received had I requested you to write once a week. I must leave Europe
without any further letters from you but my mind is put somewhat at ease
by a paragraph in mothers letter which states that Jennings had just
received a letter from you and that all were well. It has made me
very happy to learn that my dear mother was at the date of Jennings letter
about to set out for Auburn. I trust she will be there when we reach New
York
. As it is probably that there will be at least one more letter
from you I take this occasion to assure you that there is no danger
of its being lost or expired. Nothing can be more sure than the forward-
ing of letters on the Continent. Should such a letter arrive after my
departure it will without delay make the return voyage and find me
at your side.
I advert once more to the suspension of my letters by way of journal,
I hope you appreciate the exigency which compelled me to discontinue them
I am now endeavoring to write out my notes but the work is one of im-
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mense labour. I have been able thus far only to bring it down to the day
of our departure from Dublin. I shall pursue it with all the diligence in
my power because I know how difficult it will be to write on board the
ship as well as how impracticable it will be to add one word after my
return. For the present adieu - I reserve the residue of the sheet for the two
days which intervene before the sailing of the France and at present betake
myself to that most mystical of all studies, the study of the French pro-
nouns. Monday Evening 23d. September. My dearest Frances
as more of the dull long days are past one week from tomorrow we shall embark.
I know not how I should be able to endure the delay were it not for the hard la-
bour I have prescribed to myself. My journal I beginning to fear will never be ac-
complished. It has already swelled to an 125 pages like this and I have not
yet got away from Glasgow. As for the French I hope to go through the gram-
mar on my homeward passage. We yesterday made the round of the Ca-
thedrals in the City which however presented nothing worthy of particular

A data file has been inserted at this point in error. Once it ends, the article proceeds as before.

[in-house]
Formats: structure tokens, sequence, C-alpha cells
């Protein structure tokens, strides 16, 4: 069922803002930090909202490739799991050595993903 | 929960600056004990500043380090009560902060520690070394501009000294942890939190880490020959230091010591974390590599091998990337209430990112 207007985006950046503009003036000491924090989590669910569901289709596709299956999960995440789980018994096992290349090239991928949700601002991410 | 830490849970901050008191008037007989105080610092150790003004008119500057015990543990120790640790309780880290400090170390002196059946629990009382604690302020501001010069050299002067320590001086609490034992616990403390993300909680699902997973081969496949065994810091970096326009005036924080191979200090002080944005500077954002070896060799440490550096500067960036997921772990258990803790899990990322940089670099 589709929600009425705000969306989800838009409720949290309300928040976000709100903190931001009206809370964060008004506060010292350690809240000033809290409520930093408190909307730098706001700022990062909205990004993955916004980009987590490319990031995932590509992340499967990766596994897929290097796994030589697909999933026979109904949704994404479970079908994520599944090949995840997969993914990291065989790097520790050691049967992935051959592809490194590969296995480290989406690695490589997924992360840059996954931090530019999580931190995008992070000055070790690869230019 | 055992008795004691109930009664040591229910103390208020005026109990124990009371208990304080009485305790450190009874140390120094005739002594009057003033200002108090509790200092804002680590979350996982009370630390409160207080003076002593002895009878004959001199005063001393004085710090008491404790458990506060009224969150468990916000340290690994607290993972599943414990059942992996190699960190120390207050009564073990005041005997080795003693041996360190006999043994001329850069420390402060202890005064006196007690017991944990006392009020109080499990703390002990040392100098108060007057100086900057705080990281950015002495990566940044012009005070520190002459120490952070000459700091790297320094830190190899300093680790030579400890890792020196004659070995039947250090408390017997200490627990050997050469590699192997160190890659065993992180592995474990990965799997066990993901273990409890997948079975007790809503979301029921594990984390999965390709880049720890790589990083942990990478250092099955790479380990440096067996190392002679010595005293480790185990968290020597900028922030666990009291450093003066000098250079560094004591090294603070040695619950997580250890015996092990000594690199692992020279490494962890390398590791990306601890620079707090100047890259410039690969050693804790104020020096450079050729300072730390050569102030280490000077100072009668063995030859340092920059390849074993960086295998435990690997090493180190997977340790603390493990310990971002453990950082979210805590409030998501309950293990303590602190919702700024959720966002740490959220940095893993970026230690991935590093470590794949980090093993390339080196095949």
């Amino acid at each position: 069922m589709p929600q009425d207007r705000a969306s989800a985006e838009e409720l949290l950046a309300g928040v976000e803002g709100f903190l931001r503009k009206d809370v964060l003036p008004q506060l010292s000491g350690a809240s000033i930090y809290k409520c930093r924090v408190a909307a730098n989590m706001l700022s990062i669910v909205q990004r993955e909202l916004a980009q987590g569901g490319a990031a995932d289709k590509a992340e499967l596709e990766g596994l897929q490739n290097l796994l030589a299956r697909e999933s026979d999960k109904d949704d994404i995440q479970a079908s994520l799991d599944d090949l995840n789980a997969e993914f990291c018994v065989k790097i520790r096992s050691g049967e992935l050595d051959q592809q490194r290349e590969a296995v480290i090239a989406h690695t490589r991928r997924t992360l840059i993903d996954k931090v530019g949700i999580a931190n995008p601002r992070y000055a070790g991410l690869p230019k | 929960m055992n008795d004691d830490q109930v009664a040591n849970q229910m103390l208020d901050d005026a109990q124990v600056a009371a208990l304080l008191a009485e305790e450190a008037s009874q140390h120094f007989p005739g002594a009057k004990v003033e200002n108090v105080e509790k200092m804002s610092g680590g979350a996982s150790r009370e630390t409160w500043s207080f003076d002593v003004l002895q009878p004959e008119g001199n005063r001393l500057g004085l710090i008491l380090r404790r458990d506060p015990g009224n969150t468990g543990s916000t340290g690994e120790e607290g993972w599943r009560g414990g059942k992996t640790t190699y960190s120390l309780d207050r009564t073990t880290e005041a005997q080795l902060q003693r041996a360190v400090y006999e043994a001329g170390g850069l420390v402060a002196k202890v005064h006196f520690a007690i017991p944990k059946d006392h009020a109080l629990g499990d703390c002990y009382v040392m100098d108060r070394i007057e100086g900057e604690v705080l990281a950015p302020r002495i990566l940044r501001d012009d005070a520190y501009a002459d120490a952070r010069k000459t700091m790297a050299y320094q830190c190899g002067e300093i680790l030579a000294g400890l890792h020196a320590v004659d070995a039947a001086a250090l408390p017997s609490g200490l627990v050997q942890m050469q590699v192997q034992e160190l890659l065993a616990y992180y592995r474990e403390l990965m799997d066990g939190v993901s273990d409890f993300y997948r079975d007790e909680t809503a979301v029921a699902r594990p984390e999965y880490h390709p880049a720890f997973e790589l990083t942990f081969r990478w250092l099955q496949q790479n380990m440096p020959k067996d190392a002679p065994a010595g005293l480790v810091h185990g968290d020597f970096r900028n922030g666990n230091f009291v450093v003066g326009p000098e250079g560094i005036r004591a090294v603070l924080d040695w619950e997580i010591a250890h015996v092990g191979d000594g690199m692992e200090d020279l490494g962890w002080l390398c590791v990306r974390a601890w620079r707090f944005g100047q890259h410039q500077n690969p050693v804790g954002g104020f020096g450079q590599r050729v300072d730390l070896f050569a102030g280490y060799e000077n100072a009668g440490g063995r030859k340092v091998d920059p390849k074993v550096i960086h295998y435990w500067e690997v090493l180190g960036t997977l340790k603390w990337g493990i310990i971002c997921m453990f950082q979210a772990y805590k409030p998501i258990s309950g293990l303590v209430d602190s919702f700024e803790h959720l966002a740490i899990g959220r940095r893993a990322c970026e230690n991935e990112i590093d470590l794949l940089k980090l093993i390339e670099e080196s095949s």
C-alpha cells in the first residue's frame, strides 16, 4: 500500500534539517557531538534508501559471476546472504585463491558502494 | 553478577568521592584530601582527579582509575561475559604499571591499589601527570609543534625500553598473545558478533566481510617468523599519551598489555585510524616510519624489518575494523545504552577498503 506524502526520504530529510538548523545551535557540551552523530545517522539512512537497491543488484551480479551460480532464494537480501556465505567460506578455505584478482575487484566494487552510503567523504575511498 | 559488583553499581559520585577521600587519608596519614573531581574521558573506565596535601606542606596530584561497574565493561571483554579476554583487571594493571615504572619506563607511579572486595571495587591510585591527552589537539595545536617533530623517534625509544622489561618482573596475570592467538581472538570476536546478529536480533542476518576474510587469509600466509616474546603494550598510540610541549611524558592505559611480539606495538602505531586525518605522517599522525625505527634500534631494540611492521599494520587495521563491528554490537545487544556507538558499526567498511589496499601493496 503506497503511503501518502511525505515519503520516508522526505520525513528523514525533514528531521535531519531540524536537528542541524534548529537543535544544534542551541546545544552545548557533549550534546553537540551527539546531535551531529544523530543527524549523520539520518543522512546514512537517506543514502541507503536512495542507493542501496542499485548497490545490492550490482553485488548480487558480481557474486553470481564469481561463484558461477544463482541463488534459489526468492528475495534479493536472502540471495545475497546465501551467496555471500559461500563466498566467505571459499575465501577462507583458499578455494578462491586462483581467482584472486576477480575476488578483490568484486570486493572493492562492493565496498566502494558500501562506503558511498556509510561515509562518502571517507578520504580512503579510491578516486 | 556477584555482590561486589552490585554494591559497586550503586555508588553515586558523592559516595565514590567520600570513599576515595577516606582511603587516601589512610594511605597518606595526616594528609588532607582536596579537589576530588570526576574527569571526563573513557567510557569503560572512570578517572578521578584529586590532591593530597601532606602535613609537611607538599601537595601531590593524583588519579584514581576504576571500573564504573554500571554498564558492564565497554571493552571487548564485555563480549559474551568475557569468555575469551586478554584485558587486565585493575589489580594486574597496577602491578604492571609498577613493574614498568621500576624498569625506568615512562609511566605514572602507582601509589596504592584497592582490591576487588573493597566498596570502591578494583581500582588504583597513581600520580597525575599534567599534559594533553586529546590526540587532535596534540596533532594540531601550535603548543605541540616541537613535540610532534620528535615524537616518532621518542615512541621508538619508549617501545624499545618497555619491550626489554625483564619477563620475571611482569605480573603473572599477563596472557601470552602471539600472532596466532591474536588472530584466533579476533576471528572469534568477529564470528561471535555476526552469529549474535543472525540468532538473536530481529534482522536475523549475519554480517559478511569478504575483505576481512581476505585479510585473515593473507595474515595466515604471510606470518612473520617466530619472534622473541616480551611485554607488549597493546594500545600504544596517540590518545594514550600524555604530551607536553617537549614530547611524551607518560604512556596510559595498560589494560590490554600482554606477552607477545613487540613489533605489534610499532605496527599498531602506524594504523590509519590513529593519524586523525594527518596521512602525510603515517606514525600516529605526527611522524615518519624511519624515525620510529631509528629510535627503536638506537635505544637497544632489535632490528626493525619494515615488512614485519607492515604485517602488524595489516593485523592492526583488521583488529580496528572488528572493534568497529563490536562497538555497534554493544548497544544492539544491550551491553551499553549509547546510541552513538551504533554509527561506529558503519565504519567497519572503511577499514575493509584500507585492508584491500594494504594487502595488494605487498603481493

remark. In the afternoon and evening we attended the [hole] church
established by the American Seamens friend society where we met a small
Congregation of about an 100 English and Americans and heard two sermons
from a young Virginian educated at the Theological seminary at Princeton
who possesses all the faults of Mr Finney
Birth: 1792-08-29 Death: 1875-08-16
without any of his genius. Oh
I was vexed to see how the importance of such a position as this not
only in reference to our countrymen visiting Havre but France itself is
thrown away upon such a mere jackdaw as this preacher.
Our family here very devoutly attended mass in the morning, they are
pious Catholics. In the afternoon and evening they promenaded the
streets as every body here does on Sunday. They have explained to me
the reason of the great disregard in France to the observance of Sunday.
They have a commandment from the Church which in its collective
capacity they believe expresses the will and by the authority of God
to hear requiring them to attend masse once on Sunday. They hold that
this commandment is substituted in lieu of the 4th which is no longer
obligatory having been given to the Jews only. Thus it is that the Catholics
have fallen into the same disregard of the Sabbath with the irre-
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ligious part of the population. I have some hope my dearest that I may
yet receive one mere letter from you. The Havre packet of the 26th
September August has arrived. If the Liverpool packet had as
favorable a voyage her letters wil be received here within a few days.
You will perceive by this miserable scrawl that the moment I at-
tempt to write to you my impatience disables me. I have however great
hope that I shall receive this letter myself when I shall have arrived.
Again let me remind you not to anticipate for us a quick passage.
About 60 or 70 days before you feel the least alarm. Within that time I
trust to assure you in person of our safe navigation of the great
waters. My fathers health is very much improved and I think he
will very well endure the fatigues of the voyage. Again and for
the last time from this side of the water adieu my dearest.
Make my love to all the family and tell them how happy I shall
be to meet them so soon. Tell the little boys their Papa hopes they
have not forgotten him.
Hand Shiftx

Benjamin Seward

Birth: 1793-08-23 Death: 1841-02-24
OB
Hand Shiftx

William Seward

Birth: 1801-05-16 Death: 1872-10-10
Benjamin J. Seward Esq.
Hand Shiftx

Benjamin Seward

Birth: 1793-08-23 Death: 1841-02-24
^Mrs Wm H Seward^
Hand Shiftx

William Seward

Birth: 1801-05-16 Death: 1872-10-10
American Sunday School Union
Nassau Street
Hand Shiftx

Benjamin Seward

Birth: 1793-08-23 Death: 1841-02-24
^Auburn^
Hand Shiftx

William Seward

Birth: 1801-05-16 Death: 1872-10-10
New York
Hand Shiftx

Benjamin Seward

Birth: 1793-08-23 Death: 1841-02-24
^N. Y.^
NEW YORK
Nov 9
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Stamp

Type: postmark

Hand Shiftx

Frances Seward

Birth: 1805-09-24 Death: 1865-06-21
Havre
1833 -